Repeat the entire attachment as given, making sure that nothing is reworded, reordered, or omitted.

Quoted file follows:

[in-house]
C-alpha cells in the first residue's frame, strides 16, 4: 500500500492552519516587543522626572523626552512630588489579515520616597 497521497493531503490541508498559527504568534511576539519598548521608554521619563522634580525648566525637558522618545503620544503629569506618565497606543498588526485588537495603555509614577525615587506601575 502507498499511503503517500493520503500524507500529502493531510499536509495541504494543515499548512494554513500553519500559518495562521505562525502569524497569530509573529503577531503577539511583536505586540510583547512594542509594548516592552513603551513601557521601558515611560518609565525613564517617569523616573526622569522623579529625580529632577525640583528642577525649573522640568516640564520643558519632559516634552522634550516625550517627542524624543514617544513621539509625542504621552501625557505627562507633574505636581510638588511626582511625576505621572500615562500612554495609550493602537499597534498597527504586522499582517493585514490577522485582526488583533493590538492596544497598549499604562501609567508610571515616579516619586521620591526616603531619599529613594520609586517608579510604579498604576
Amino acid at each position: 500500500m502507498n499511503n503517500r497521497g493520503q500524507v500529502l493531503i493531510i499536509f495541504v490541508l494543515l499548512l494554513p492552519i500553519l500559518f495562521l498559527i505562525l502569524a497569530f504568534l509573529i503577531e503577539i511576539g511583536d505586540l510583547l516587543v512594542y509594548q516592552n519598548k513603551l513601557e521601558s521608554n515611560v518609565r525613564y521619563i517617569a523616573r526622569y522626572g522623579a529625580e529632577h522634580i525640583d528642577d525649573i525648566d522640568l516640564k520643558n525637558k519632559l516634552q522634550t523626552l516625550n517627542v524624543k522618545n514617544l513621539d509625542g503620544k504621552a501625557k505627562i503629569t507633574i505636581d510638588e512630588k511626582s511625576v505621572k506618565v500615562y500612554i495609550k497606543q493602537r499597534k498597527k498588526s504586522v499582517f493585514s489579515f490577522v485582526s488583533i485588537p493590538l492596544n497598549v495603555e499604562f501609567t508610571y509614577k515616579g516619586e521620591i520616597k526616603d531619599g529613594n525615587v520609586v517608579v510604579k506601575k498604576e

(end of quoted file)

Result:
[in-house]
C-alpha cells in the first residue's frame, strides 16, 4: 500500500492552519516587543522626572523626552512630588489579515520616597 497521497493531503490541508498559527504568534511576539519598548521608554521619563522634580525648566525637558522618545503620544503629569506618565497606543498588526485588537495603555509614577525615587506601575 502507498499511503503517500493520503500524507500529502493531510499536509495541504494543515499548512494554513500553519500559518495562521505562525502569524497569530509573529503577531503577539511583536505586540510583547512594542509594548516592552513603551513601557521601558515611560518609565525613564517617569523616573526622569522623579529625580529632577525640583528642577525649573522640568516640564520643558519632559516634552522634550516625550517627542524624543514617544513621539509625542504621552501625557505627562507633574505636581510638588511626582511625576505621572500615562500612554495609550493602537499597534498597527504586522499582517493585514490577522485582526488583533493590538492596544497598549499604562501609567508610571515616579516619586521620591526616603531619599529613594520609586517608579510604579498604576
Amino acid at each position: 500500500m502507498n499511503n503517500r497521497g493520503q500524507v500529502l493531503i493531510i499536509f495541504v490541508l494543515l499548512l494554513p492552519i500553519l500559518f495562521l498559527i505562525l502569524a497569530f504568534l509573529i503577531e503577539i511576539g511583536d505586540l510583547l516587543v512594542y509594548q516592552n519598548k513603551l513601557e521601558s521608554n515611560v518609565r525613564y521619563i517617569a523616573r526622569y522626572g522623579a529625580e529632577h522634580i525640583d528642577d525649573i525648566d522640568l516640564k520643558n525637558k519632559l516634552q522634550t523626552l516625550n517627542v524624543k522618545n514617544l513621539d509625542g503620544k504621552a501625557k505627562i503629569t507633574i505636581d510638588e512630588k511626582s511625576v505621572k506618565v500615562y500612554i495609550k497606543q493602537r499597534k498597527k498588526s504586522v499582517f493585514s489579515f490577522v485582526s488583533i485588537p493590538l492596544n497598549v495603555e499604562f501609567t508610571y509614577k515616579g516619586e521620591i520616597k526616603d531619599g529613594n525615587v520609586v517608579v510604579k506601575k498604576e